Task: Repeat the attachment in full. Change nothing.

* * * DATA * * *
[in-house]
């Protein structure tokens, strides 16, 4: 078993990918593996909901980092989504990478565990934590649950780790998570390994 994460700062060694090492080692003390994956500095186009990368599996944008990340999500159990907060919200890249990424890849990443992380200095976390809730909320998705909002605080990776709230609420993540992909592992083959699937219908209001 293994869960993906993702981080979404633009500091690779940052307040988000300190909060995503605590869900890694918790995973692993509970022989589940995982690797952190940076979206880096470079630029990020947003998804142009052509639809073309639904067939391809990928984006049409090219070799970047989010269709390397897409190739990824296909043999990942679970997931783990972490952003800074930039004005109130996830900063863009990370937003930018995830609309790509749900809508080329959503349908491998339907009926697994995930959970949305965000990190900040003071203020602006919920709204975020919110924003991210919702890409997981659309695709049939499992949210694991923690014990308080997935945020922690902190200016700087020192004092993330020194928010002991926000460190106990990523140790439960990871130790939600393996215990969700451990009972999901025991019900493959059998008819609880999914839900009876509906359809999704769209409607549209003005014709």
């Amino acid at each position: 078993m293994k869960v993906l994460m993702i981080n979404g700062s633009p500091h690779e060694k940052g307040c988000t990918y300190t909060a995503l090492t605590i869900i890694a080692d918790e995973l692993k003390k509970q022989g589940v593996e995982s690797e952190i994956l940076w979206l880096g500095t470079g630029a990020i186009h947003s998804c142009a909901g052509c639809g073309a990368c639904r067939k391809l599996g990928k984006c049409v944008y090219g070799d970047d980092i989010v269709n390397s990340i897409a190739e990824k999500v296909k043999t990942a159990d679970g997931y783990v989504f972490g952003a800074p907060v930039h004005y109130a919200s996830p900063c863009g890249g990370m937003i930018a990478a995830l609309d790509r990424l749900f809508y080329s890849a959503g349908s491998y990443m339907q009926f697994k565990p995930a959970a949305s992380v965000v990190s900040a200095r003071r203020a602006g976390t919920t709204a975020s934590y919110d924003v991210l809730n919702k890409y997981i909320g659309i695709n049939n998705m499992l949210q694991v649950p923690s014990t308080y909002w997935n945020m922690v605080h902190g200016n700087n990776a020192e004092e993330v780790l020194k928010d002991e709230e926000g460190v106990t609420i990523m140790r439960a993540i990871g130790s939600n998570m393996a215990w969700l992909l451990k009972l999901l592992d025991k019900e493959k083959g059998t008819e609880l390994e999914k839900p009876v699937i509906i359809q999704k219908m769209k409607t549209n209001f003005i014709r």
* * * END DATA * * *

[in-house]
């Protein structure tokens, strides 16, 4: 078993990918593996909901980092989504990478565990934590649950780790998570390994 994460700062060694090492080692003390994956500095186009990368599996944008990340999500159990907060919200890249990424890849990443992380200095976390809730909320998705909002605080990776709230609420993540992909592992083959699937219908209001 293994869960993906993702981080979404633009500091690779940052307040988000300190909060995503605590869900890694918790995973692993509970022989589940995982690797952190940076979206880096470079630029990020947003998804142009052509639809073309639904067939391809990928984006049409090219070799970047989010269709390397897409190739990824296909043999990942679970997931783990972490952003800074930039004005109130996830900063863009990370937003930018995830609309790509749900809508080329959503349908491998339907009926697994995930959970949305965000990190900040003071203020602006919920709204975020919110924003991210919702890409997981659309695709049939499992949210694991923690014990308080997935945020922690902190200016700087020192004092993330020194928010002991926000460190106990990523140790439960990871130790939600393996215990969700451990009972999901025991019900493959059998008819609880999914839900009876509906359809999704769209409607549209003005014709």
């Amino acid at each position: 078993m293994k869960v993906l994460m993702i981080n979404g700062s633009p500091h690779e060694k940052g307040c988000t990918y300190t909060a995503l090492t605590i869900i890694a080692d918790e995973l692993k003390k509970q022989g589940v593996e995982s690797e952190i994956l940076w979206l880096g500095t470079g630029a990020i186009h947003s998804c142009a909901g052509c639809g073309a990368c639904r067939k391809l599996g990928k984006c049409v944008y090219g070799d970047d980092i989010v269709n390397s990340i897409a190739e990824k999500v296909k043999t990942a159990d679970g997931y783990v989504f972490g952003a800074p907060v930039h004005y109130a919200s996830p900063c863009g890249g990370m937003i930018a990478a995830l609309d790509r990424l749900f809508y080329s890849a959503g349908s491998y990443m339907q009926f697994k565990p995930a959970a949305s992380v965000v990190s900040a200095r003071r203020a602006g976390t919920t709204a975020s934590y919110d924003v991210l809730n919702k890409y997981i909320g659309i695709n049939n998705m499992l949210q694991v649950p923690s014990t308080y909002w997935n945020m922690v605080h902190g200016n700087n990776a020192e004092e993330v780790l020194k928010d002991e709230e926000g460190v106990t609420i990523m140790r439960a993540i990871g130790s939600n998570m393996a215990w969700l992909l451990k009972l999901l592992d025991k019900e493959k083959g059998t008819e609880l390994e999914k839900p009876v699937i509906i359809q999704k219908m769209k409607t549209n209001f003005i014709r």